Fri, Nov 17, 2006 - Page 7 News List

China president to meet Canada PM at APEC summit

AFP , BEIJING

Chinese President Hu Jintao (胡錦濤) will meet with Canadian Prime Minister Stephen Harper at the APEC summit in Hanoi, an official said yesterday, despite a row over China's human rights record.

"The Chinese government attaches great importance to the China-Canadian relationship," foreign ministry spokeswoman Jiang Yu (姜瑜) told journalists at a routine briefing. "During President Hu's attendance at the APEC informal leaders' summit, he will meet with the prime minister of Canada."

However Chinese Foreign Minister Li Zhaoxing (李肇星) was more cautious about a meeting.

"The meeting has not happened yet. How do you know it won't happen?" he told reporters in Hanoi.

Harper's spokesman had earlier said that Hu did not intend to meet Harper at the weekend summit, with press in Canada linking the potential snub to the Canadian leader's fierce human rights criticisms of China's communist regime.

Harper told reporters on his flight to Hanoi that Canadians would not sell out their values to pave the way for better global trade relations.

"I think Canadians want us to promote our trade relations worldwide, and we do that, but I don't think Canadians want us to sell out important Canadian values -- our belief in democracy, freedom, human rights," Harper said.

Harper did not directly mention China, but his statement came after his spokeswoman Sandra Buckler told reporters that Chinese President Hu Jintao had refused to meet with Harper on the sidelines of the summit.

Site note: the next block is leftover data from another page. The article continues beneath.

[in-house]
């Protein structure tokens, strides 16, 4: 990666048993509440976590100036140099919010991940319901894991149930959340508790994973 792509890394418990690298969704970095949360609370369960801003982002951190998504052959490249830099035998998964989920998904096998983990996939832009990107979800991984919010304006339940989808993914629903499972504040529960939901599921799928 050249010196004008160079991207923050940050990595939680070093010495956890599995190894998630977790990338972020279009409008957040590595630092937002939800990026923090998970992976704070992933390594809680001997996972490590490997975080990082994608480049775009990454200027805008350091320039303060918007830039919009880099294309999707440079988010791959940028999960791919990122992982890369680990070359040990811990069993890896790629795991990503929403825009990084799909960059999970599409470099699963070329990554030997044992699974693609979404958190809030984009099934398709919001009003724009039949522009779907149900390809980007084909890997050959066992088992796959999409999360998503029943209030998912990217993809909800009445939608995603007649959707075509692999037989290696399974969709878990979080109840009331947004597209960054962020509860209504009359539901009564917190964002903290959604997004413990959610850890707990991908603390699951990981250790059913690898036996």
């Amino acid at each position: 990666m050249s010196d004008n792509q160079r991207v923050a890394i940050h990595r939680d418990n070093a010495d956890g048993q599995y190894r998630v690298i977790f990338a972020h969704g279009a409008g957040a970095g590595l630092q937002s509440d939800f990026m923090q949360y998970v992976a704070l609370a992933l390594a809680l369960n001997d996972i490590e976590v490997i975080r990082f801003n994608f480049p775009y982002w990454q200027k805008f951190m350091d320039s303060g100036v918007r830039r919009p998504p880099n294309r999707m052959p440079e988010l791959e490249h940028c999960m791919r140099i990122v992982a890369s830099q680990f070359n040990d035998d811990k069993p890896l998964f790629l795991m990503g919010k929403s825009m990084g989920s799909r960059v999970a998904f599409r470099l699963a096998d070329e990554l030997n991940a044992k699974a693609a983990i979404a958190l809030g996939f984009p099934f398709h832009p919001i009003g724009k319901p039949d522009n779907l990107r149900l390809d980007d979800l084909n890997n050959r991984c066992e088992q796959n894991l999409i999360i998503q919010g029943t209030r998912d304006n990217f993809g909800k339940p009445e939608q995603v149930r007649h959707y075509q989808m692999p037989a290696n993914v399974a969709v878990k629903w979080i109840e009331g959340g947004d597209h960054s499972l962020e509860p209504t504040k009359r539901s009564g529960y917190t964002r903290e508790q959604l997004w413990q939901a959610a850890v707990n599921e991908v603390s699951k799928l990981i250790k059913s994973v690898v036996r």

"They've now declined that offer," Buckler told the Globe and Mail newspaper. "But, look, if they want to meet in the future, we'd be happy to do so."

China had asked to hold bilateral talks, but backed out at the last minute, suggesting a backlash over Harper's fierce human rights criticisms of Hu's Communist regime.

Beijing has also complained about a meeting between Harper's parliamentary secretary Jason Kenney and Tibetan spiritual leader Dalai Lama earlier this year, about delays in the deportation of an alleged Chinese crime ring boss who fled to Vancouver, and about Chinese espionage allegations made by Foreign Minister Peter MacKay.

While saying yesterday Hu would meet with Harper, Jiang said the Canadian leader should not be commenting on China's human rights situation.

"We always hold that we should maintain dialogue on the basis of equality and mutual respect," Jiang said. "But we firmly oppose other nation's using China's human rights problems to make irresponsible remarks on China's internal affairs."

Jiang did not say if the meeting between the leaders at the Asian Pacific Economic Cooperation leader's summit would be a formal or informal encounter.

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